The Taylor rule says that when inflation is lower than neutral (pi-star) and economic output is below the economy’s potential (i.e. unemployment is higher than neutral, or NAIRU), the Fed should set short-term real interest rates to a level higher than neutral (r-star). Conversely, when inflation is higher than neutral and unemployment is lower than neutral, real interest rates should be lower than their neutral rate. Lower interest rates stimulate the economy, raising both output and inflation, while higher interest rates calm inflation by reducing output.


Short-term interest rate changes influence the exchange rate by adjusting demand for dollar-denominated assets. When interest rates rise, demand for dollar-denominated assets increases, which increases demand for dollars and hence raises the exchange rate. Conversely, when interest rates fall, demand for dollar-denominated assets falls, reducing demand for dollars and hence putting downwards pressure on the exchange rate. Thus, by adjusting short-term interest rates, the Taylor rule helps the exchange rate to adjust towards its equilibrium level.


Estimating the Stars: Greater FX Risk if Normal Has Really Changed


The Taylor rule relies upon there being credible estimates of the three stars. However, estimating the stars is not a perfect science. Powell has acknowledged that their values shift over time, for reasons that are not fully understood, and they can be far from where policymakers think they are.10


For much of the last decade, real interest rates have been well below what r-star was thought to be.11 However, the Fed’s recent interest rate rises,12 coupled with persistently low inflation,13 have brought the real short-term interest rate up off the floor. In December 2018, it was at around 0.5 percent. But the question now is whether r-star itself has changed. Is the “new normal” equilibrium interest rate permanently lower than it was before the crisis?


Many analysts now think that the values of all three stars have changed significantly since the financial crisis. For example, in a recent interview with CNBC, Federal Reserve Governor Lael Brainard said she thought that the “new normal” was a low r-star and a much less direct relationship between output and inflation than had previously been assumed14 —which may call the Taylor rule itself into question. A “new normal” for the stars that is significantly lower than in the past, as some have predicted,15 could mean a permanently lower exchange rate for the U.S. dollar.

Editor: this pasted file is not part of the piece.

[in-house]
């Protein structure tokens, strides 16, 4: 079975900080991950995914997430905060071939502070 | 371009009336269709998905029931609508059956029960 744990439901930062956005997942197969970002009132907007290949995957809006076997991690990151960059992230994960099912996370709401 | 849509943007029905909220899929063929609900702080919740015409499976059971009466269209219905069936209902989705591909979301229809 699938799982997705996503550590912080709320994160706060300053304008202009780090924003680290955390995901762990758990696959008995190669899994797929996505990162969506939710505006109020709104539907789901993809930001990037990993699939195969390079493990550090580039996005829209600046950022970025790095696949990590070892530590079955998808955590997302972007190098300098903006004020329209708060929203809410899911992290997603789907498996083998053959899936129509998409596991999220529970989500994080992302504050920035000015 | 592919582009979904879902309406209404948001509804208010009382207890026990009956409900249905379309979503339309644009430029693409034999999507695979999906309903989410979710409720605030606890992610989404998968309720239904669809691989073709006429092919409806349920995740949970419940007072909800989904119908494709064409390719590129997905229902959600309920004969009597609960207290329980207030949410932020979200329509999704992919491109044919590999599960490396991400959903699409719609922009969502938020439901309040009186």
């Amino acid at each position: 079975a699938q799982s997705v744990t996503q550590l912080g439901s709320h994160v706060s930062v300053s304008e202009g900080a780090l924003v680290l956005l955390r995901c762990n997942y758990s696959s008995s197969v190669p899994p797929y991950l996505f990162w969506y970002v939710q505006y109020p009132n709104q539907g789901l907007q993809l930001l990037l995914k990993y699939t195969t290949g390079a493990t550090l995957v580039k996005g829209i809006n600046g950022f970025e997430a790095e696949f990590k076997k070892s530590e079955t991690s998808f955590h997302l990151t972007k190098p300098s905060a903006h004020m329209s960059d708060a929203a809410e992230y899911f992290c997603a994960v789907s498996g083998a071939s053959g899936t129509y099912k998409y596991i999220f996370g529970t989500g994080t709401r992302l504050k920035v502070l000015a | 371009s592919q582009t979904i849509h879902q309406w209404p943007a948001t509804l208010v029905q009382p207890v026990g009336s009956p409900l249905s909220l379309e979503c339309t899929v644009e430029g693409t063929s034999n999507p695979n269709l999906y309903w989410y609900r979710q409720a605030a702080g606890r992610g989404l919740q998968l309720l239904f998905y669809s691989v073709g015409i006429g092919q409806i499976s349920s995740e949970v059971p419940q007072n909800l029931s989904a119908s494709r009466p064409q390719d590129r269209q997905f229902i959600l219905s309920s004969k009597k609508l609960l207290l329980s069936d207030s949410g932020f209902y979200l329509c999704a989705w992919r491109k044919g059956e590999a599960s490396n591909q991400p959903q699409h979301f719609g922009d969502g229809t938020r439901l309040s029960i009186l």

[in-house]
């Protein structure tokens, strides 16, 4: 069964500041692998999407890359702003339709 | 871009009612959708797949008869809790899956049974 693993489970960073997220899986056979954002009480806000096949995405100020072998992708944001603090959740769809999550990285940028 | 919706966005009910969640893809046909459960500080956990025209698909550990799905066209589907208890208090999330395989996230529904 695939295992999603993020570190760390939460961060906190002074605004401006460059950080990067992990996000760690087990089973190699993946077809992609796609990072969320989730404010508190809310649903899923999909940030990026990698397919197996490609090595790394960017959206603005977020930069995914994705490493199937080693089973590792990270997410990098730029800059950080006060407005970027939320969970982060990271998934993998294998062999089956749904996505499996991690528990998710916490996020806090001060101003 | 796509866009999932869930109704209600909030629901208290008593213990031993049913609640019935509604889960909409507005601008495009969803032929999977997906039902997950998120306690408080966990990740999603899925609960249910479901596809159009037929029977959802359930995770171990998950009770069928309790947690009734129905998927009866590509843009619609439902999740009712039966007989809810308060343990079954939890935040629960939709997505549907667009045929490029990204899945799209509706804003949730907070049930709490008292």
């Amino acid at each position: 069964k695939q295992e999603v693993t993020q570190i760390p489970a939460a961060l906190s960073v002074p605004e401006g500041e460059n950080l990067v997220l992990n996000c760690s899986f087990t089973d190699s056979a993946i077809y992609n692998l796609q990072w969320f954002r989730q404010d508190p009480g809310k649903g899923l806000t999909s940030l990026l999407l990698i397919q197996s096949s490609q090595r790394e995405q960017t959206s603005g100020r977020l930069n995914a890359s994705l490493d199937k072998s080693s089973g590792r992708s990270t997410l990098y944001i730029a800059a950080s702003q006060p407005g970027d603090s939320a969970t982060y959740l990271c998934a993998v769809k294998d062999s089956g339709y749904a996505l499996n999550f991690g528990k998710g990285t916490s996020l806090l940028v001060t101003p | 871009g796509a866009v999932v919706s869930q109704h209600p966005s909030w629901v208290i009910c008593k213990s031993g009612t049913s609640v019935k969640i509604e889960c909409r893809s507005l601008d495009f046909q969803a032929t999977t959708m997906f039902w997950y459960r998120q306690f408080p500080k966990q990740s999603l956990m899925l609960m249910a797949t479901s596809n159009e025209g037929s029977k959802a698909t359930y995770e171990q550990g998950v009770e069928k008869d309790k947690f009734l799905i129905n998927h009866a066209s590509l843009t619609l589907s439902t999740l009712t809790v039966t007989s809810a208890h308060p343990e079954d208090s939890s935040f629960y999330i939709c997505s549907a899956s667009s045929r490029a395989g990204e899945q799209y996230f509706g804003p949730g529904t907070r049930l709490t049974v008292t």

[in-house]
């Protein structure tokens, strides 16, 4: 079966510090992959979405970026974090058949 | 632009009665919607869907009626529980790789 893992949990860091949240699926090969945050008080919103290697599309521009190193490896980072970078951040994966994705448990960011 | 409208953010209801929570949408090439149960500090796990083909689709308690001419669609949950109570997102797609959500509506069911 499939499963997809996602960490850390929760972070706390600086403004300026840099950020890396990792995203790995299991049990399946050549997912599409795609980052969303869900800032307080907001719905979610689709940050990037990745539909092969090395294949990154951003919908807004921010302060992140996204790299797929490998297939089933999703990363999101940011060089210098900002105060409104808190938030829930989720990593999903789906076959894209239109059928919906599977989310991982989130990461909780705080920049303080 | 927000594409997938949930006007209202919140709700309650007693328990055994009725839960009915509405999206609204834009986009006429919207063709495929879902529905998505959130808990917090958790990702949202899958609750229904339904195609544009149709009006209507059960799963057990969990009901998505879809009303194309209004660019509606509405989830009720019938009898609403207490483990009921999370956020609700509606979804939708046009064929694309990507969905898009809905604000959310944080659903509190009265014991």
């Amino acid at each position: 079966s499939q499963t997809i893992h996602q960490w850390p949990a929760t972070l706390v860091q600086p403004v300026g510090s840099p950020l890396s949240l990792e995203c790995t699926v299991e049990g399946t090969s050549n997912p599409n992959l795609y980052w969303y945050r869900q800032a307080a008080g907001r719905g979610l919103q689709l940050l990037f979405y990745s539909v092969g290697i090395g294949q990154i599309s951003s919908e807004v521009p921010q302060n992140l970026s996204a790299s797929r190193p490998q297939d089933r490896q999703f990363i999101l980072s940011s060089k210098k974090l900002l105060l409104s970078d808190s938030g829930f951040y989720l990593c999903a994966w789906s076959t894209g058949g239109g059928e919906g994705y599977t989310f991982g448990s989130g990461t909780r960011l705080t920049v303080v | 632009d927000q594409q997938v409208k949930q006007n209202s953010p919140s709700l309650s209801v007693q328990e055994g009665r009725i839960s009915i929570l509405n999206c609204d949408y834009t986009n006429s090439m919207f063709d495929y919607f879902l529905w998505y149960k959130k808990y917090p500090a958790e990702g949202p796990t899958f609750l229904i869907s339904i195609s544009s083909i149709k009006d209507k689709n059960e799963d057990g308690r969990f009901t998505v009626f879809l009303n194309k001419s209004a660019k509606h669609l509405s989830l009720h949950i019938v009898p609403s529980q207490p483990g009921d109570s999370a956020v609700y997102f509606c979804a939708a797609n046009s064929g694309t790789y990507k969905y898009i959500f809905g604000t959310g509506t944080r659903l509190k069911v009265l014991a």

Business’ FX risk becomes unpredictable, though, when no one actually knows for sure the neutral rates for these indicators!




As the financial crisis recedes into history, uncertainty about the indicators the Fed uses to set interest rates may be making the path of future interest rates unclear. For businesses, this can make it hard to plan for future financing costs and FX risk management. Subsequent pieces in this series will examine the changing relationship between unemployment, inflation and interest rates, and what this could mean for the three stars in the future.

Frances Coppola - The Author

The Author

Frances Coppola

With 17 years’ experience in the financial industry, Frances is a highly regarded writer and speaker on banking, finance and economics. She writes regularly for the Financial Times, Forbes and a range of financial industry publications. Her writing has featured in The Economist, the New York Times and the Wall Street Journal. She is a frequent commentator on TV, radio and online news media including the BBC and RT TV.


1. “Monetary Policy in a Changing Economy,” Jerome Powell, Federal Reserve; https://www.federalreserve.gov/newsevents/speech/files/powell20180824a.pdf
2. “Taylor Rule Utility,” Federal Reserve Bank of Atlanta; https://www.frbatlanta.org/cqer/research/taylor-rule.aspx
3. “Monetary Policy in a Changing Economy,” ibid.
4. “Taylor Rule Utility,” ibid.
5. “Consumer Price Index: Frequently Asked Questions,” U.S. Bureau of Labor Statistics; https://www.bls.gov/cpi/questions-and-answers.htm#Question_1
6. “Core inflation: calculation and economic impact,” The Balance; https://www.thebalance.com/core-inflation-rate-3305918
7. “How the Government measures unemployment,” U.S. Bureau of Labor Statistics; https://www.bls.gov/cps/cps_htgm.htm#unemployed
8. “Non-Accelerating Inflation Rate of Unemployment,” Investopedia; https://www.investopedia.com/terms/n/non-accelerating-rate-unemployment.asp
9. “Federal Funds Rate,” Investopedia; https://www.investopedia.com/terms/f/federalfundsrate.asp
10. “Monetary Policy in a Changing Economy,” ibid.
11. “Projecting the Long-Run Natural Rate of Interest,” Federal Reserve Bank of San Francisco; https://www.frbsf.org/economic-research/publications/economic-letter/2016/august/projecting-long-run-natural-rate-of-interest/
12. “Effective Federal Funds Rate,” FRED Economic Data; https://fred.stlouisfed.org/series/FEDFUNDS
13. “Personal Consumption Expenditures Excluding Food and Energy,” FRED Economic Data; https://fred.stlouisfed.org/series/PCEPILFE#0
14. “CNBC Exclusive: CNBC Transcript: Lael Brainard Speaks With CNBC’s Steve Liesman Today,” CNBC; https://www.cnbc.com/2019/02/14/cnbc-exclusive-cnbc-transcript-federal-reserve-governor-lael-brainard-speaks-with-cnbcs-steve-liesman-today.html
15. “Interest Rates and the ‘New Normal’,” John C. Williams, Federal Reserve Bank of San Francisco; https://www.frbsf.org/economic-research/publications/economic-letter/2017/october/interest-rates-and-the-new-normal-speech/